Monique, her friends and Cristiana all loved the pasta!  I hope this recipe makes you appreciate good quality canned tuna and inspires you to play around with new combinations of flavors.  Please let me know what you think!

Flakey Tuna and Roasted Turnip Fettucini:

Ingredients:

6 large turnips, cut in small pieces

4 Tbs. extra virgin olive oil

1 clove of garlic, minced

6 oz. fresh spinach (or arugula)

6-7 oz. high-quality Italian Tuna in olive oil

1.5 Tbs. capers, minced

1/3 cup Parmesan, freshly grated

½ lemon, juiced

1 bag (10 oz.) whole wheat “Al Dente” Fettucini

Kosher Salt and Black Pepper, to taste

Pre-heat the oven to 400 degrees.

Cut each turnip in half horizontally.  Cut each half of turnip in eight pieces and put the small pieces on a sheet tray.  Repeat with the rest of the turnips.  Toss with olive oil and sprinkle with salt.  Roast in the oven for 20-25 minutes, until tender and caramelized.

In a large sauté pan over medium heat, add the oil from the jar of tuna.  When the oil is hot, add the minced garlic and sauté for 20 seconds.  Toss in the fresh arugula, seasoning with a pinch of salt and black pepper, and sauté for 3-4 minutes until the spinach is wilted.  Flake in the tuna over the spinach and add the capers and roasted turnips. Turn off the heat.

Bring a large pot of water to a boil.  Add the pasta and cook for 3 minutes.  Before draining, add 1/3 cup of pasta water to the pan with the arugula, tuna and turnips.  Drain the pasta and add it directly into the pan with the other ingredients.  Stir over low heat for 2-3, adding the lemon juice, 2 Tbs. of olive oil, fresh Parmesan cheese, salt and pepper to taste.  Enjoy!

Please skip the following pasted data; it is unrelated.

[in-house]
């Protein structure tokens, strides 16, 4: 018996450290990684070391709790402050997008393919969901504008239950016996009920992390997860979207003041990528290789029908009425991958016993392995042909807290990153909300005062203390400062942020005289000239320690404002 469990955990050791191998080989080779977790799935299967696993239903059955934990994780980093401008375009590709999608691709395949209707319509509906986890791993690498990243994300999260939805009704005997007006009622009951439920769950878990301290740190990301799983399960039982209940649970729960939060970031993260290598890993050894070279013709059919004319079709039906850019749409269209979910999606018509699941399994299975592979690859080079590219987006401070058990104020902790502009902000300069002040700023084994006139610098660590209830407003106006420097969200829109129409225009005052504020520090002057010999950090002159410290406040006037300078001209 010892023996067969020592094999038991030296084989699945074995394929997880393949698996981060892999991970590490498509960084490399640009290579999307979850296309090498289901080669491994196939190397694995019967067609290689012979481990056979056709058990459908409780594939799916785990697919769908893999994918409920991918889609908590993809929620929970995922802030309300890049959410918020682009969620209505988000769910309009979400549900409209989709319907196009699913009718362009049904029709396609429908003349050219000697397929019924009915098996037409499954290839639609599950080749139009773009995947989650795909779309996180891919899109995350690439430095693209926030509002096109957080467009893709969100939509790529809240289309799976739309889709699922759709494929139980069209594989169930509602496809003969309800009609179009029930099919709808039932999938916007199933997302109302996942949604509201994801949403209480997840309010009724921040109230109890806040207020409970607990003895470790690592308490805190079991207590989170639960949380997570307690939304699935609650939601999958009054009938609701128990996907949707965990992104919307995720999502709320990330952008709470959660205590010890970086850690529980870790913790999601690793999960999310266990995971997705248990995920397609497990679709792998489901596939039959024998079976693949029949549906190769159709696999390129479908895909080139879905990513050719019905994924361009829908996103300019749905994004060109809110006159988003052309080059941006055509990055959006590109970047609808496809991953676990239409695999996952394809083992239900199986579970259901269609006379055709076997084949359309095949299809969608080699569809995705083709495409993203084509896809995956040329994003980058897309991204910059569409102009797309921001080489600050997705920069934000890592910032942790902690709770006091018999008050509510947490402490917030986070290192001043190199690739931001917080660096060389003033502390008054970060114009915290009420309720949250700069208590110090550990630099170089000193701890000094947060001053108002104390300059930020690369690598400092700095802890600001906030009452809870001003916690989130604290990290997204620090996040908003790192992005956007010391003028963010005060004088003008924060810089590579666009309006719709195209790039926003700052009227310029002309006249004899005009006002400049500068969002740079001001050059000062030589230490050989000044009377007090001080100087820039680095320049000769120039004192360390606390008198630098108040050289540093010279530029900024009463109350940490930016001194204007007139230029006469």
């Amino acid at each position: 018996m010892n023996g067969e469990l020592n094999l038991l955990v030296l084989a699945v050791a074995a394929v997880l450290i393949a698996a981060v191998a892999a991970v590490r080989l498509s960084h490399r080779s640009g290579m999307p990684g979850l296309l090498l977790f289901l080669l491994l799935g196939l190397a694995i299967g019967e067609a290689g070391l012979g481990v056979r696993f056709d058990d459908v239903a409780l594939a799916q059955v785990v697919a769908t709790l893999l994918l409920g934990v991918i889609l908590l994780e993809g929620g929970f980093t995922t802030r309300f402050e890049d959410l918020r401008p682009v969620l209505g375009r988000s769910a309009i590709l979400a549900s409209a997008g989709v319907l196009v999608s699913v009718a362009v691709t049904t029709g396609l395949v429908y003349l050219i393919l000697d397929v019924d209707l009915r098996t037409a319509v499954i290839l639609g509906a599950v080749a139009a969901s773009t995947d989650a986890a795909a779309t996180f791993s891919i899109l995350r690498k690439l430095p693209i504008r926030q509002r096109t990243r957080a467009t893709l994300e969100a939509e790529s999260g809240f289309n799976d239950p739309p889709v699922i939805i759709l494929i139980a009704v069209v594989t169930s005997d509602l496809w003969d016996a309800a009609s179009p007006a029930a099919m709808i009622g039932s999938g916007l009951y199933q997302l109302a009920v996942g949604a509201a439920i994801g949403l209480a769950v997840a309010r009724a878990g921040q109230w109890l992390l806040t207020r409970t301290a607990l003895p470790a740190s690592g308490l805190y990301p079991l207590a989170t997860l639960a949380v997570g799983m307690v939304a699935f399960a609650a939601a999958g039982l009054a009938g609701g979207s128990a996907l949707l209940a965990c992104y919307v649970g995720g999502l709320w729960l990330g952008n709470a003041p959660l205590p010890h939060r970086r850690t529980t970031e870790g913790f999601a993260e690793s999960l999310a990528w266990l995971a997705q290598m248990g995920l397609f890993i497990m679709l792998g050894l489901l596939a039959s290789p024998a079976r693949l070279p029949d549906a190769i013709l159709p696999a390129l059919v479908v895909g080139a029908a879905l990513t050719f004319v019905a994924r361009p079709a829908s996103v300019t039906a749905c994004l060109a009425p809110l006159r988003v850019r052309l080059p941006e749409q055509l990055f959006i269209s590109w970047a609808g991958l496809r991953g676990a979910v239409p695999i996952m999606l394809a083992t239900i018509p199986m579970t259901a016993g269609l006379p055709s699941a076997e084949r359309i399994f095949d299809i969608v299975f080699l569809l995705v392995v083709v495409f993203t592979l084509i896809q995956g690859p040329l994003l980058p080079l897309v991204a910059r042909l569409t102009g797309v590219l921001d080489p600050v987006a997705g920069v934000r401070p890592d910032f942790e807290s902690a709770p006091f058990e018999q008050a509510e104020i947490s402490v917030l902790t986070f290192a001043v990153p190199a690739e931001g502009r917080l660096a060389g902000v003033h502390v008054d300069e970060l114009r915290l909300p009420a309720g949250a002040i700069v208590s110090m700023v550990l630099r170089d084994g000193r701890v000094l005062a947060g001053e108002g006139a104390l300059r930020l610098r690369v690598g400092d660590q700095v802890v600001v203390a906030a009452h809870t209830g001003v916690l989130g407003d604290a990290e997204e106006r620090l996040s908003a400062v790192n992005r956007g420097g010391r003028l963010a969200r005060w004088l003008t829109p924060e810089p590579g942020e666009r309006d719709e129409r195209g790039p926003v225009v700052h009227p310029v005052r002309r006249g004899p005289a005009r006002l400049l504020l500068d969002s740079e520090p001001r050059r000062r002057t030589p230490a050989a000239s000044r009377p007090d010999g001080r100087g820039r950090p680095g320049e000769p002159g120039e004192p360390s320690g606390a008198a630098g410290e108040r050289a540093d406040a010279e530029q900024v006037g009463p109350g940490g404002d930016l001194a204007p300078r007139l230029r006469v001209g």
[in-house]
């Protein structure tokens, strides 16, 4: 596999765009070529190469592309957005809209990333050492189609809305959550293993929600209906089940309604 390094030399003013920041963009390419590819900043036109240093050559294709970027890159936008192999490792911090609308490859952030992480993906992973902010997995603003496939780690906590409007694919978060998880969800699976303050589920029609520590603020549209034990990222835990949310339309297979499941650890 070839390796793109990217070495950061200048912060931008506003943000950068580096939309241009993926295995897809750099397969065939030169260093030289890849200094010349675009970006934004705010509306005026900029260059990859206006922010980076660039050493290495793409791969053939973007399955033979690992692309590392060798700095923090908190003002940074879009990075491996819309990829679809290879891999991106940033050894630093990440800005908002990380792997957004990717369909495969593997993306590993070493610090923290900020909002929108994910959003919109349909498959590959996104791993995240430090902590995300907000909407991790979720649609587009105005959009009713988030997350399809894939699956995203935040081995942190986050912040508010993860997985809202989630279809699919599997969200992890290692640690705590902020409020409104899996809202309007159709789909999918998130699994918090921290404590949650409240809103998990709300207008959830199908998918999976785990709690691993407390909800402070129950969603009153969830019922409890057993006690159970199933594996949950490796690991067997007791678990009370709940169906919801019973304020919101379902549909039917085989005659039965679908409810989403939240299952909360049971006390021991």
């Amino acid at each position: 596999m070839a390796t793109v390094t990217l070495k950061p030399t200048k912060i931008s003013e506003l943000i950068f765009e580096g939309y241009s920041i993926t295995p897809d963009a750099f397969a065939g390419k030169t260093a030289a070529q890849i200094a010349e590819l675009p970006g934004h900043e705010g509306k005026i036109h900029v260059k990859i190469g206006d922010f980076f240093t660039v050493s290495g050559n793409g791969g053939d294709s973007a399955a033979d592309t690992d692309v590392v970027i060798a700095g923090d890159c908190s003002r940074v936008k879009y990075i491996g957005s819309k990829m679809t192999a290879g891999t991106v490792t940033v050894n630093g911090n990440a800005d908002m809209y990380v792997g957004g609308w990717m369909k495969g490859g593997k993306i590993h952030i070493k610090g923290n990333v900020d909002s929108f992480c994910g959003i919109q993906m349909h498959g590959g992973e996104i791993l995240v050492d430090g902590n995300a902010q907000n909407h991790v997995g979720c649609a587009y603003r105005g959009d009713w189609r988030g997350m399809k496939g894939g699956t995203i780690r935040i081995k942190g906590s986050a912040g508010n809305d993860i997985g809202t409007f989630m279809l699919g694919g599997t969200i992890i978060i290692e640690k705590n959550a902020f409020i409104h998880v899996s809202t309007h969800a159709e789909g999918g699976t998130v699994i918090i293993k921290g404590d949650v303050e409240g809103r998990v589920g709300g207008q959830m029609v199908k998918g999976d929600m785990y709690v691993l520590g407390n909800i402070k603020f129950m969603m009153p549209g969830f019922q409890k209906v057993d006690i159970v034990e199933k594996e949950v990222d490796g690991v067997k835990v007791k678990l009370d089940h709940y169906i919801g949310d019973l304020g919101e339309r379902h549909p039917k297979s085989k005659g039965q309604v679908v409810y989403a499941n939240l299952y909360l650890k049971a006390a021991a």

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Delicious Fall Pasta Recipe

5 10 2011


A couple of weeks ago I was invited to a “Slow Food” dinner party at my friend’s house.  The objective of the night was to create an amazing meal, using local and seasonal ingredients, for only 5 dollars a person.  The idea was to raise awareness that eating healthy and organic food does not have to be expensive.  That night I enjoyed a wonderful dinner of grilled eggplant and tomato bruschetta, an incredible pasta dish with stewed sausage, braising greens, Parmesan cheese and garlic and Italian vanilla gelato smothered in espresso.  I ate like a queen and felt amazed by how much great food you could eat with such a tight budget.

That night I was exposed to a fantastic brand of local pasta called “Al Dente”.  I’m typically not too excited about dried pasta because I spent too long in Italy getting spoiled with the real deal I love to make my own home-made pasta.  But I have to admit, this brand “Al Dente” is delicious and really accessible (Whole Foods sells it everywhere in Chicago).  It’s delicate like fresh pasta and it only takes 3 minutes to cook.